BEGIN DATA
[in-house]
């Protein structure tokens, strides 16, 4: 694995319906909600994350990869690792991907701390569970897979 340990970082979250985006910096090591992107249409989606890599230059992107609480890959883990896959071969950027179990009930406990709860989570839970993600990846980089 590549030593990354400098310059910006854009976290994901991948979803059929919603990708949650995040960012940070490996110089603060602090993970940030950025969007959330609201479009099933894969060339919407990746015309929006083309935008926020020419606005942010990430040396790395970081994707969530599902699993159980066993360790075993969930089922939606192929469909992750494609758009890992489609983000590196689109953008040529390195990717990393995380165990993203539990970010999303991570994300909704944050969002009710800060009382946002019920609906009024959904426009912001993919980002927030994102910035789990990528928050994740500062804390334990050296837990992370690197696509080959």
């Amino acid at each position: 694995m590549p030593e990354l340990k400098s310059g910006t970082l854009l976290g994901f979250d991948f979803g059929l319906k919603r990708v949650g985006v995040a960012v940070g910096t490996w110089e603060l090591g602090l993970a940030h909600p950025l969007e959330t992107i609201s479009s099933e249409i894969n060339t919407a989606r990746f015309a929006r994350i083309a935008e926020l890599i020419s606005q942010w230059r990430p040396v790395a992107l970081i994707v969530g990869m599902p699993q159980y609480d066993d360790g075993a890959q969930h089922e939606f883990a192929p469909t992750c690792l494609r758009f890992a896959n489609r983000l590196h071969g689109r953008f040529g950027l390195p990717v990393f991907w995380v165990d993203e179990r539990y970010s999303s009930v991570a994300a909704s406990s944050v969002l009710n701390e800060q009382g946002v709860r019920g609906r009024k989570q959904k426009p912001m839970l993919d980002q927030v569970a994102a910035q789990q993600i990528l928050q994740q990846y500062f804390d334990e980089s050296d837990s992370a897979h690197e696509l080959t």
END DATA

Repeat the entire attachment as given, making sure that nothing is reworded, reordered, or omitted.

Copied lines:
[in-house]
């Protein structure tokens, strides 16, 4: 694995319906909600994350990869690792991907701390569970897979 340990970082979250985006910096090591992107249409989606890599230059992107609480890959883990896959071969950027179990009930406990709860989570839970993600990846980089 590549030593990354400098310059910006854009976290994901991948979803059929919603990708949650995040960012940070490996110089603060602090993970940030950025969007959330609201479009099933894969060339919407990746015309929006083309935008926020020419606005942010990430040396790395970081994707969530599902699993159980066993360790075993969930089922939606192929469909992750494609758009890992489609983000590196689109953008040529390195990717990393995380165990993203539990970010999303991570994300909704944050969002009710800060009382946002019920609906009024959904426009912001993919980002927030994102910035789990990528928050994740500062804390334990050296837990992370690197696509080959």
């Amino acid at each position: 694995m590549p030593e990354l340990k400098s310059g910006t970082l854009l976290g994901f979250d991948f979803g059929l319906k919603r990708v949650g985006v995040a960012v940070g910096t490996w110089e603060l090591g602090l993970a940030h909600p950025l969007e959330t992107i609201s479009s099933e249409i894969n060339t919407a989606r990746f015309a929006r994350i083309a935008e926020l890599i020419s606005q942010w230059r990430p040396v790395a992107l970081i994707v969530g990869m599902p699993q159980y609480d066993d360790g075993a890959q969930h089922e939606f883990a192929p469909t992750c690792l494609r758009f890992a896959n489609r983000l590196h071969g689109r953008f040529g950027l390195p990717v990393f991907w995380v165990d993203e179990r539990y970010s999303s009930v991570a994300a909704s406990s944050v969002l009710n701390e800060q009382g946002v709860r019920g609906r009024k989570q959904k426009p912001m839970l993919d980002q927030v569970a994102a910035q789990q993600i990528l928050q994740q990846y500062f804390d334990e980089s050296d837990s992370a897979h690197e696509l080959t």